When you reach a certain level in your target language, you can start to read books without having to look up every other word. How soon you reach this point obviously depends on what book you want to read, and you can just as well start with children's books as with unabridged novels, depending on your current level. Simply pick a book that you think will interest you, no matter what it is about, and start reading it. It is a sure way to increase your vocabulary quickly.
Carefree reading (extensive reading) Edit
If you can tolerate or even enjoy ambiguity, then just try reading without doing anything. It may prove more effective than obsessing about every word that you can't understand. The first page or two pages or perhaps even ten pages may be tedious, but just like you can't always expect a novel to be breathtaking from page one, you've got to give this some time as well. Just be patient, continue reading, and see what happens. Unfamiliar words that are very important will most likely reveal their own meaning by repeated appearance in context.
Kató Lomb's way Edit
Kató Lomb was a Hungarian polyglot who strongly advocated using books as a tool for learning languages. You can read about her method in her book "How I Learn Languages", but the main point is to choose a book where you just have to continue to read in order to find out what happens next. A detective story, a silly love story, anything you want, as long as you don't obsess about single words. Kato Lomb's method is mainly just "Carefree reading" with a pen in your hand. Scribble away all you want in the margins of your book, but write down the things you actually understand and can figure out by yourself, "Base your progress on the known, not the unknown". Lomb advocates using books early on in your learning.
Detailed reading (intensive reading)Edit
This is the kind of reading typical for classroom learning. Intensive reading involves the most obvious things to do: looking up the words and grammatical structures and possibly translating everything, in your mind or even in writing. You can either make a list of words to look up (be sure to reread the text after compiling this custom glossary), or check the words in the dictionary as you go.
The main caveat is the difference between intensively reading a text from your coursebook and attempting to intensively read an entire novel. With novels, only some parts should be read intensively, as this is very time-consuming and often tedious.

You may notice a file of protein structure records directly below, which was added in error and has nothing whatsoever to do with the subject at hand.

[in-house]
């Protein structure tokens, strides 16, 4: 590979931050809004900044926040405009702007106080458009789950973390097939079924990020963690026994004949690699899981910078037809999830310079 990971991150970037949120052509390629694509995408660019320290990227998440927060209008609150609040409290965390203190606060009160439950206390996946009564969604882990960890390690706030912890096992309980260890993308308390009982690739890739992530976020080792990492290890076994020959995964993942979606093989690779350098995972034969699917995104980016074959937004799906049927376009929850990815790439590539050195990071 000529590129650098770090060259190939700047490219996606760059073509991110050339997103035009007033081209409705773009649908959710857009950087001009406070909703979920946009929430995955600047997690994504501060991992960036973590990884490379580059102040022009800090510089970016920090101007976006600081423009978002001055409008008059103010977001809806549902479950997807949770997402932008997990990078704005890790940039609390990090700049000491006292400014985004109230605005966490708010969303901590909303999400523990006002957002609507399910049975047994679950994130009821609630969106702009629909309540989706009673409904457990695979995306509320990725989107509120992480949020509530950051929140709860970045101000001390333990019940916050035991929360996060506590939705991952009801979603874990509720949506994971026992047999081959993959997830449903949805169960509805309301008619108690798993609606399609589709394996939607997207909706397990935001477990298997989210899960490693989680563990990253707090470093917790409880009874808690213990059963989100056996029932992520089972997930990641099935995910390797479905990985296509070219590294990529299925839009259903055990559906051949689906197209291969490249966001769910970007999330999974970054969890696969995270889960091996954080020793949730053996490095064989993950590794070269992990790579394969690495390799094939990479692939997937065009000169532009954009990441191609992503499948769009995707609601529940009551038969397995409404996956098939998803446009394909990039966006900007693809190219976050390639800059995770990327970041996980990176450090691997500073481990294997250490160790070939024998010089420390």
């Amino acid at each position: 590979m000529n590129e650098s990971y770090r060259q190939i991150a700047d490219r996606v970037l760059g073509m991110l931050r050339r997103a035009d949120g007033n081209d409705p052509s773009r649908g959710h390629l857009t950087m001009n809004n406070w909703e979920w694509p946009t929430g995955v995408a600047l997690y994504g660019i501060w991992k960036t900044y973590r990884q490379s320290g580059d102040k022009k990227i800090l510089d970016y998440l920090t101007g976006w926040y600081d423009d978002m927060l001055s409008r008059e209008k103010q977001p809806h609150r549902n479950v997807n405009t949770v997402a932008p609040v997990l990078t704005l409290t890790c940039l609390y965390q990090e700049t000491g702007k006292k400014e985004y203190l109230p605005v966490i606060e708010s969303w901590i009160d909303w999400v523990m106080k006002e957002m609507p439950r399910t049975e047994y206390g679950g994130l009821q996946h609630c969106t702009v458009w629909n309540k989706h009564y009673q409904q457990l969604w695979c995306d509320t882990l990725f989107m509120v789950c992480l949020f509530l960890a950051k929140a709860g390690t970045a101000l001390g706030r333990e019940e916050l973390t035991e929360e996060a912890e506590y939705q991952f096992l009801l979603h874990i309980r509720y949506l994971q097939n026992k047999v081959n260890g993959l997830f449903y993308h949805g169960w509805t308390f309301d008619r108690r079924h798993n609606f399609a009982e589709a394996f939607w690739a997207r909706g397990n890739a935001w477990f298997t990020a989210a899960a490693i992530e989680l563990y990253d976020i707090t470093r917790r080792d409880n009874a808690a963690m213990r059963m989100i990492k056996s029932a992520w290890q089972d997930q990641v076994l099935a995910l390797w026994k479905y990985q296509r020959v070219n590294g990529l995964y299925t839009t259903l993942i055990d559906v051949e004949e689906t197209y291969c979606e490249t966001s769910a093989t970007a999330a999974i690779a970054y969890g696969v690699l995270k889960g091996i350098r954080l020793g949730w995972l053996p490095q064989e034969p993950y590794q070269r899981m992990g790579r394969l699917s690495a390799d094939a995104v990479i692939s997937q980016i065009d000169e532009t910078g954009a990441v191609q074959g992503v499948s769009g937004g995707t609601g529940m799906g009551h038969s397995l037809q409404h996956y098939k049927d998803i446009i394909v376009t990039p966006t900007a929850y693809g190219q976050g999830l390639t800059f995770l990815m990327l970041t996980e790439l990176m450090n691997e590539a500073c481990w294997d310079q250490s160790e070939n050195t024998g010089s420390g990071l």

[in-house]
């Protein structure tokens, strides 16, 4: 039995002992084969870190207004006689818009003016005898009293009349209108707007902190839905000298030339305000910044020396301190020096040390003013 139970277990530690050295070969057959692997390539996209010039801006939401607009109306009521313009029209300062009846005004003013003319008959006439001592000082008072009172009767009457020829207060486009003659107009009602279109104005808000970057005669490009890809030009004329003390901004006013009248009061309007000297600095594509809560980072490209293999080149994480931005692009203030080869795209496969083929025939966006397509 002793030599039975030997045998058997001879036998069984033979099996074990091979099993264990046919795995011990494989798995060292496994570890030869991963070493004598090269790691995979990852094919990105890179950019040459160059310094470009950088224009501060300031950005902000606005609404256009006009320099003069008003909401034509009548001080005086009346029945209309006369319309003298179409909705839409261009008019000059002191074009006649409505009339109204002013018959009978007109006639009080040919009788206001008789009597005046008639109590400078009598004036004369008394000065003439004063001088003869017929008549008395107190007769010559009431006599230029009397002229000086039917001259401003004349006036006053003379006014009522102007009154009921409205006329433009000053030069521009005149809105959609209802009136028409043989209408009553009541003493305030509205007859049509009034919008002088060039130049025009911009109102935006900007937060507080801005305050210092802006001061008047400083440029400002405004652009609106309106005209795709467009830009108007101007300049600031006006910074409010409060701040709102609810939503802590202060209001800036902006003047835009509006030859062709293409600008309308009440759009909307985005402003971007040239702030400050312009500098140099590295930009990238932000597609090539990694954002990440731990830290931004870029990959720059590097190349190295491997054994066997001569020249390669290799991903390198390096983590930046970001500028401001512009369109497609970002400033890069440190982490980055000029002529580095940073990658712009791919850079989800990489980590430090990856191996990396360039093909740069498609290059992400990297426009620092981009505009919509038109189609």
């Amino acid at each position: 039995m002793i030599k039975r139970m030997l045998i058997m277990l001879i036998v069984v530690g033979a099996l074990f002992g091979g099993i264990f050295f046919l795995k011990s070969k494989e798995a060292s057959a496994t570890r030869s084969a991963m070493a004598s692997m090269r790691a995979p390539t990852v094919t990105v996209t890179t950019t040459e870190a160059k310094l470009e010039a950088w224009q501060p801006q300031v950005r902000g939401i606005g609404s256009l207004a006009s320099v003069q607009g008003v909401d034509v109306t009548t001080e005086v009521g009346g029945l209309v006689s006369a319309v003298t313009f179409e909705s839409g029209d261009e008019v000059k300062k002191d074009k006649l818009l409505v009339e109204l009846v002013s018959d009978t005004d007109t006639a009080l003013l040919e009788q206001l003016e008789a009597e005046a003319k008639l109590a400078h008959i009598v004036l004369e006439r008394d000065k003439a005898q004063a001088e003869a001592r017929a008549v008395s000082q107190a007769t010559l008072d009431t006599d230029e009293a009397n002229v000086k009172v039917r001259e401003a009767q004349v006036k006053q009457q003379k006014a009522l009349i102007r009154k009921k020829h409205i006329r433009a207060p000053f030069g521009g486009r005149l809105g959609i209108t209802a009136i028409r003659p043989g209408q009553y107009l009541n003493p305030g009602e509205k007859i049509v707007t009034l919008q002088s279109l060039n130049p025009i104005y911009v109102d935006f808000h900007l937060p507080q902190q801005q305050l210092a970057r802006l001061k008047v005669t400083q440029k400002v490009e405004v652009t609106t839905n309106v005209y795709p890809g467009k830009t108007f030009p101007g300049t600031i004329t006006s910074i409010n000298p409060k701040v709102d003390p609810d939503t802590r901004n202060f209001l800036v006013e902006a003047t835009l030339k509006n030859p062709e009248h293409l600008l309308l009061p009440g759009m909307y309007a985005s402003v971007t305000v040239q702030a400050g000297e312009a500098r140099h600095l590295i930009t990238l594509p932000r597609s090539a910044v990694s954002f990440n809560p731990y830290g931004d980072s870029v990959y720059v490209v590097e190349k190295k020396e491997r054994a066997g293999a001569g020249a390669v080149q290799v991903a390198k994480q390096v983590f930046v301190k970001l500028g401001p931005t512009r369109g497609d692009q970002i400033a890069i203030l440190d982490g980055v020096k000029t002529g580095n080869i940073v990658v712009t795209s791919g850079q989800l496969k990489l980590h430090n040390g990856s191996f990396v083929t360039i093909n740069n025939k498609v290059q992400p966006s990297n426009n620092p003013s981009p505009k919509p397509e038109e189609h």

Some learners advocate doing hyperliteral translations while reading intensively.
Detailed reading with a pop-up dictionaryEdit
A pop-up dictionary can help you read faster, even if you need to look up a lot of words. Some learners consider this an intermediary kind of reading, between the intensive and extensive. Pop-up dictionaries exist for desktop computers, e-readers, tablets and other mobile devices (note: if you're having trouble finding a free tool, consider an add-on for your Internet browser). There are also ways to keep track of the things you look up, such as using Learning with Texts (free), Readlang , Wordic or LingQ.
Detailed reading adapted to your level Edit
If you cannot stand to not understand everything, choose your book with care. If you aren't very advanced yet, you will most likely just abandon an unabridged novel after ten pages when you have to look up words every 10 seconds. If an easy reader is what you need, then get an easy reader! Progress will most likely be fast anyway, and after a few easy readers, you can perhaps go ahead and read a full novel and enjoy it. As you read, underline all the words you want to look up, but since these won't be a majority of the words in the text, don't do it straight away. You are supposed to understand what you read anyway, give or take a few nuances. When you finish a page (or half a page), go back to the top and start finding out what those odd words actually meant. Stopping for every word and reaching for the dictionary/the computer will just make it more "study" than "pleasurable reading". You are, after all, first and foremost reading a book, right? It just happens to be written in your target language...
Detailed reading with parallel texts Edit
If you are reading a parallel text, you have the luxury of already having all the words explained on the opposite side, so you can go well above your current level and still benefit from it with not very much frustration. Also, you do not risk misinterpreting phrases due to different uses of tenses or word order in different languages. Do as above, just read and underline all the things you find interesting. Phrases that you think you may actually use or that you think you ought to recognize, words that just please you, or whatever you wish.
After one full page, go back to the top. Work through your underlined words and phrases. Can you remember what they meant? Think before glancing at the translation again, and then write down the translation in the margins. If you can't find a parallel text of the book you want to read, you can have two copies of the book, one in your target language and one in a language you know well.
If you're a beginner, using interlaced parallel texts is a good option if you can find some or are willing to create them.
Ilya Frank's method is another similar option, especially for Russian speakers or learners.